News - Holden
Developer lands Holden factory sale deal
Holden says its Elizabeth plant site will become large business hub
6 Oct 2017
AN INTERSTATE property developer has been selected by Holden as the preferred buyer for its giant 123-hectare factory site at Elizabeth, South Australia, where Holden car production is set to grind to a halt forever on October 20.
The land – reportedly worth between $50 million and $70 million – is set to be redeveloped into what Holden describes as one of Australia’s largest strategically positioned business hubs.
Paperwork for the sale to the unnamed developer is still being completed after the six-month tender process wrapped up in recent days. Holden says that once contracts are finalised, the name of the purchaser and further details will be announced.
GoAuto understands commercial property agent CBRE, which handled the sale on Holden’s behalf, fielded at least two firm offers for the industrial land on Phillip Highway, about 20km north of Adelaide.
Holden will retain part of the site for storage of vehicle panels for spare parts under a requirement for manufacturers to supply such parts for a minimum of 10 years. Those parts have already been stamped and stored.
Under the deal, existing factory buildings that cover about 23 hectares of the site will remain for the new owner to either lease or demolish.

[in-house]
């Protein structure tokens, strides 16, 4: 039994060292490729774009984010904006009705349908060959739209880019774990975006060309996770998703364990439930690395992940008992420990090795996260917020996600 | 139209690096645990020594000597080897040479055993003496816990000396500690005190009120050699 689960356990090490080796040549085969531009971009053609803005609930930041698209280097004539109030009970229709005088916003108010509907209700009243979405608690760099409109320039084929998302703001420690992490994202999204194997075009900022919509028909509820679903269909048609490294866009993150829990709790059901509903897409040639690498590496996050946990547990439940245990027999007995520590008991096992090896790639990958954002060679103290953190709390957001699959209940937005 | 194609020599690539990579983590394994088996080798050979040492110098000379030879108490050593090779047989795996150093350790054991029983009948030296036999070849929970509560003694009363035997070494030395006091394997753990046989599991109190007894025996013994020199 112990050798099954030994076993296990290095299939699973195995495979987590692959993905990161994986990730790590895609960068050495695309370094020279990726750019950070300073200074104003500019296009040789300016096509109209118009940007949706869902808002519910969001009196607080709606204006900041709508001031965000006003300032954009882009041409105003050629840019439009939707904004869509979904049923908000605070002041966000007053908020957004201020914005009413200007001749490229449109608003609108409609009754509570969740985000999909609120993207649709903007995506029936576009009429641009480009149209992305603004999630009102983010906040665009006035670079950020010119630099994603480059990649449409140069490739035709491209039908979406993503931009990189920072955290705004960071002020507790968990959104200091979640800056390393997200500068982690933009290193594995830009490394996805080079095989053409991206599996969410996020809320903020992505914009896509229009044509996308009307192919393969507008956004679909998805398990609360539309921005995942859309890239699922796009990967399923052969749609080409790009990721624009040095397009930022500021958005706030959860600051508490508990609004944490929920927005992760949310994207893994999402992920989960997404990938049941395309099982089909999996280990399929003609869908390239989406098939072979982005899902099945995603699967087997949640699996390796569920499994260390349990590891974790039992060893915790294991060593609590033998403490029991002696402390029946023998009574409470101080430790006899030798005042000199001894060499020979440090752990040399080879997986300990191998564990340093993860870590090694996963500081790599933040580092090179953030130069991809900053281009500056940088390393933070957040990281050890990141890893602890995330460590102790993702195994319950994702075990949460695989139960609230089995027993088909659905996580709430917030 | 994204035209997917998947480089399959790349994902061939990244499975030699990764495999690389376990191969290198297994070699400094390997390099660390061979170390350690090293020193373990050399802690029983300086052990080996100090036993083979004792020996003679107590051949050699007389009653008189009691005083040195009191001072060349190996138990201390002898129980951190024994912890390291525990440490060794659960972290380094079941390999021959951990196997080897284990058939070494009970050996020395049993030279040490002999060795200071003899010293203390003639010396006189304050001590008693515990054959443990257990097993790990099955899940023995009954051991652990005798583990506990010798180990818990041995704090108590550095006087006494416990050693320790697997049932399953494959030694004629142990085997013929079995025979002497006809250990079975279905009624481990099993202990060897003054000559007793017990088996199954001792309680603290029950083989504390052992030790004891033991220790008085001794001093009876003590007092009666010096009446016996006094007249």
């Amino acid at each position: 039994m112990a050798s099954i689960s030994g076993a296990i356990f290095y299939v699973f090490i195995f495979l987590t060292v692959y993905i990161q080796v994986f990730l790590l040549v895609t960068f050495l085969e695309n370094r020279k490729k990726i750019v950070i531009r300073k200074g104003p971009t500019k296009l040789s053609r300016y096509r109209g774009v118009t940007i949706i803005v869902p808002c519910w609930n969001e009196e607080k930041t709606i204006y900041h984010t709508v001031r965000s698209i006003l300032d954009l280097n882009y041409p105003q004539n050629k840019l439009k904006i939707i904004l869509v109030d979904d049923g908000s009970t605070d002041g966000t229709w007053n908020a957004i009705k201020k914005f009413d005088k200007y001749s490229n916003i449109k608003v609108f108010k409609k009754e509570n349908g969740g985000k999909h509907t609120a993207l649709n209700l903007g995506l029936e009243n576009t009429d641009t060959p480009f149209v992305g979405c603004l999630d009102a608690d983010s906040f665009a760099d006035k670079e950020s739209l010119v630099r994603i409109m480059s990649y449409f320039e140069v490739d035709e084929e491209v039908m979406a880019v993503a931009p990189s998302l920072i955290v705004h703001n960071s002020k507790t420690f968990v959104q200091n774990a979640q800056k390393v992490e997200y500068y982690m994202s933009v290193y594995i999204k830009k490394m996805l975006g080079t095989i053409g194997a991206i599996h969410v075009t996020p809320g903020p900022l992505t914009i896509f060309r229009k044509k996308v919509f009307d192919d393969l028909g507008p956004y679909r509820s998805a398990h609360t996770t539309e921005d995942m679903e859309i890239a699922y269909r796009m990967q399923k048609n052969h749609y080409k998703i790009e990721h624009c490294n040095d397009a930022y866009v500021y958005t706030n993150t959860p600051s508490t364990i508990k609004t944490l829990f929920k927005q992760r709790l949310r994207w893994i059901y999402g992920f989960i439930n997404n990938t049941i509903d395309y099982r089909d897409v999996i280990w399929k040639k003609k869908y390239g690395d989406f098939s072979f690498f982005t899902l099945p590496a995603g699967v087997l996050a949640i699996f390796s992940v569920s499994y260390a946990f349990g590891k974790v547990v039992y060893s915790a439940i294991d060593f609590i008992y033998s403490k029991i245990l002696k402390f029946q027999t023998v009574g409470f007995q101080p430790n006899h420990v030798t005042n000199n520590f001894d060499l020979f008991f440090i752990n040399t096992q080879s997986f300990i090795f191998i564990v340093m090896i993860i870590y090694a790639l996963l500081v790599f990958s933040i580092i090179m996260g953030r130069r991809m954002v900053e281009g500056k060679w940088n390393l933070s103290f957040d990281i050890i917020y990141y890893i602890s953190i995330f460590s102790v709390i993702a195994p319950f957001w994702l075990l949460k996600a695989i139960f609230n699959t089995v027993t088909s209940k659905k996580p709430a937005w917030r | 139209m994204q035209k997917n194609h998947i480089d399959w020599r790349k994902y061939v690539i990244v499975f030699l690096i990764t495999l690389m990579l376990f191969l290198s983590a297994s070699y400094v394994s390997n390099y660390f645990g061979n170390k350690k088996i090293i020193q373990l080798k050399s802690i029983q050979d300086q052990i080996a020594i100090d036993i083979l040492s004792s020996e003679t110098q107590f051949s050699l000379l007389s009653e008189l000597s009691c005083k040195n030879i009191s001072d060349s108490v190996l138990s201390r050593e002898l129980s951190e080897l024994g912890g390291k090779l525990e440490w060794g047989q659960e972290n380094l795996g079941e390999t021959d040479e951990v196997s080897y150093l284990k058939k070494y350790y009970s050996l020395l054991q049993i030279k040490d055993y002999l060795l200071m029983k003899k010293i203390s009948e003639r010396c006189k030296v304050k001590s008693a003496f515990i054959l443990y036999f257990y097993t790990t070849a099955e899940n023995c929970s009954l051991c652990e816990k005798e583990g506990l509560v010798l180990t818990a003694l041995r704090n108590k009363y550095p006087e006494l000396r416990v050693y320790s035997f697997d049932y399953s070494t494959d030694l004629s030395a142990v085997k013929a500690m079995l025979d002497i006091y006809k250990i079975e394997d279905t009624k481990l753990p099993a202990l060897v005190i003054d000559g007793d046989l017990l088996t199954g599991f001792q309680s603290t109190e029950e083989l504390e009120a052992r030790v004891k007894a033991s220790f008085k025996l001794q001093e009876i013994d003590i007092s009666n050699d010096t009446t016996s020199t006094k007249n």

Much of the property is open grassland, and it even includes a cricket ground used by local cricketers.
Holden’s manufacturing executive director Richard Phillips announced yesterday that the preferred investor/developer from interstate had been identified for the property “based on their long-term investment strategy”.
“They have a good performance record and ability to deliver a high-quality outcome, with a willingness to work with local authorities and the community,” he said.
“The site is to be transformed into a master-planned, innovative business park, providing employment opportunities for new and established industries such as resources, engineering, logistics, construction, defence, food and beverage and sales from both the local, national and international market.
“Renewable energies will be part of the master plan.”
Holden was keen to see the site continue as an industrial precinct to help provide as many jobs as possible for almost 2000 Holden employees and other unemployed workers in the Elizabeth area where the jobless rate runs as high as 30 per cent.
Holden says its six-decade history at the site will be recognised in a proposed heritage centre and hospitality venue. The collection there is expected to include the final Commodore sedan, wagon and ute, and Caprice to come off the production line this week, although it is unclear if that will be permanent or temporary.
Another of the final cars will be donated to the Australian National Museum in Canberra.
Before Holden hands over the Elizabeth site, it also plans to retrieve one treasure: a time capsule buried in 2008. It plans to find a suitable home for the capsule until it is due to be opened.
Meanwhile, Holden has given a special display of cars and manufacturing equipment to the National Motor Museum at Birdwood, in the Adelaide Hills. The display includes various Holden models riding on assembly line carriers, mimicking the production environment.
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